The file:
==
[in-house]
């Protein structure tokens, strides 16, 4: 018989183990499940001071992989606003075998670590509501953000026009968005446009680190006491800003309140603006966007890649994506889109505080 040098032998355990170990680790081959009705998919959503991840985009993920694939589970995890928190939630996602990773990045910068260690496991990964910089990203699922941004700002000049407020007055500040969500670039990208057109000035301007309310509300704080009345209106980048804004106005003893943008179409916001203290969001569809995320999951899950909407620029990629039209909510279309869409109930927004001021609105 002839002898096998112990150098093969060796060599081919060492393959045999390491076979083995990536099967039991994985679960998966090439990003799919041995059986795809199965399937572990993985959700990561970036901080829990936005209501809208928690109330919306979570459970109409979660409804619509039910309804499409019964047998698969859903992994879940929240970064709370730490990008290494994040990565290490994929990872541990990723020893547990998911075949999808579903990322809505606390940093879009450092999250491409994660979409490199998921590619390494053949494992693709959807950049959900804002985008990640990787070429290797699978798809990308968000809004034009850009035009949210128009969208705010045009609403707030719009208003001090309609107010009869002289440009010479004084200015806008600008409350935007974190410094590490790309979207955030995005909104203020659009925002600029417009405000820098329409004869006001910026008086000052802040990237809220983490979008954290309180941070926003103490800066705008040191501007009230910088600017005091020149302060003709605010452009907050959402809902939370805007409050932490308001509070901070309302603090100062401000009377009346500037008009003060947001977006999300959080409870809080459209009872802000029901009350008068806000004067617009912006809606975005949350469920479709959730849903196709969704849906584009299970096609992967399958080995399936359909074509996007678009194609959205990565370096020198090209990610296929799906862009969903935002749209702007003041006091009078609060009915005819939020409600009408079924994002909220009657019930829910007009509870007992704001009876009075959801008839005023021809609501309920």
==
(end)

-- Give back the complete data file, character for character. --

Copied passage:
[in-house]
């Protein structure tokens, strides 16, 4: 018989183990499940001071992989606003075998670590509501953000026009968005446009680190006491800003309140603006966007890649994506889109505080 040098032998355990170990680790081959009705998919959503991840985009993920694939589970995890928190939630996602990773990045910068260690496991990964910089990203699922941004700002000049407020007055500040969500670039990208057109000035301007309310509300704080009345209106980048804004106005003893943008179409916001203290969001569809995320999951899950909407620029990629039209909510279309869409109930927004001021609105 002839002898096998112990150098093969060796060599081919060492393959045999390491076979083995990536099967039991994985679960998966090439990003799919041995059986795809199965399937572990993985959700990561970036901080829990936005209501809208928690109330919306979570459970109409979660409804619509039910309804499409019964047998698969859903992994879940929240970064709370730490990008290494994040990565290490994929990872541990990723020893547990998911075949999808579903990322809505606390940093879009450092999250491409994660979409490199998921590619390494053949494992693709959807950049959900804002985008990640990787070429290797699978798809990308968000809004034009850009035009949210128009969208705010045009609403707030719009208003001090309609107010009869002289440009010479004084200015806008600008409350935007974190410094590490790309979207955030995005909104203020659009925002600029417009405000820098329409004869006001910026008086000052802040990237809220983490979008954290309180941070926003103490800066705008040191501007009230910088600017005091020149302060003709605010452009907050959402809902939370805007409050932490308001509070901070309302603090100062401000009377009346500037008009003060947001977006999300959080409870809080459209009872802000029901009350008068806000004067617009912006809606975005949350469920479709959730849903196709969704849906584009299970096609992967399958080995399936359909074509996007678009194609959205990565370096020198090209990610296929799906862009969903935002749209702007003041006091009078609060009915005819939020409600009408079924994002909220009657019930829910007009509870007992704001009876009075959801008839005023021809609501309920």